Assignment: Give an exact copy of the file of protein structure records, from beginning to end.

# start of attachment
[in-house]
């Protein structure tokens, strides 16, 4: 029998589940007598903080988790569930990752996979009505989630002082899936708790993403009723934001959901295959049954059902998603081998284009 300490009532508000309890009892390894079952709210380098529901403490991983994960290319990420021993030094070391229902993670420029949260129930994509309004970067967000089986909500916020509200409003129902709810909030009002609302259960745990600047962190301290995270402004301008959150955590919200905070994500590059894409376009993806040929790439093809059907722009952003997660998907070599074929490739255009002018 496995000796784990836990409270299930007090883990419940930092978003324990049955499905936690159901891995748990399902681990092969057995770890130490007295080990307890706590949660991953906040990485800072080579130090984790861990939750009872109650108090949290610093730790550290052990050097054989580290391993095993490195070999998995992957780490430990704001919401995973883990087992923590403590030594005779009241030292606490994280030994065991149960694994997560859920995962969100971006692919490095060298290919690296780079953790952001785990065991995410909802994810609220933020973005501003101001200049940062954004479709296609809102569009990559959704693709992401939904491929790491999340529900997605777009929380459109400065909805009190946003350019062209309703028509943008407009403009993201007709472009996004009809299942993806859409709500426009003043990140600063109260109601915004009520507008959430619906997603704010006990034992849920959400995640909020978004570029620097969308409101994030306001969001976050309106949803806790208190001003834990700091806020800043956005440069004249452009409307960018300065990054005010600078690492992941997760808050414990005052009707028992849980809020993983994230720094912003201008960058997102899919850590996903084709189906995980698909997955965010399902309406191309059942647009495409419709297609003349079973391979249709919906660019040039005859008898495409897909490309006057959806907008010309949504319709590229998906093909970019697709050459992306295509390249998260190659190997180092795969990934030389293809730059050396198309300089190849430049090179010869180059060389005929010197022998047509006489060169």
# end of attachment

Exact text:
[in-house]
């Protein structure tokens, strides 16, 4: 029998589940007598903080988790569930990752996979009505989630002082899936708790993403009723934001959901295959049954059902998603081998284009 300490009532508000309890009892390894079952709210380098529901403490991983994960290319990420021993030094070391229902993670420029949260129930994509309004970067967000089986909500916020509200409003129902709810909030009002609302259960745990600047962190301290995270402004301008959150955590919200905070994500590059894409376009993806040929790439093809059907722009952003997660998907070599074929490739255009002018 496995000796784990836990409270299930007090883990419940930092978003324990049955499905936690159901891995748990399902681990092969057995770890130490007295080990307890706590949660991953906040990485800072080579130090984790861990939750009872109650108090949290610093730790550290052990050097054989580290391993095993490195070999998995992957780490430990704001919401995973883990087992923590403590030594005779009241030292606490994280030994065991149960694994997560859920995962969100971006692919490095060298290919690296780079953790952001785990065991995410909802994810609220933020973005501003101001200049940062954004479709296609809102569009990559959704693709992401939904491929790491999340529900997605777009929380459109400065909805009190946003350019062209309703028509943008407009403009993201007709472009996004009809299942993806859409709500426009003043990140600063109260109601915004009520507008959430619906997603704010006990034992849920959400995640909020978004570029620097969308409101994030306001969001976050309106949803806790208190001003834990700091806020800043956005440069004249452009409307960018300065990054005010600078690492992941997760808050414990005052009707028992849980809020993983994230720094912003201008960058997102899919850590996903084709189906995980698909997955965010399902309406191309059942647009495409419709297609003349079973391979249709919906660019040039005859008898495409897909490309006057959806907008010309949504319709590229998906093909970019697709050459992306295509390249998260190659190997180092795969990934030389293809730059050396198309300089190849430049090179010869180059060389005929010197022998047509006489060169």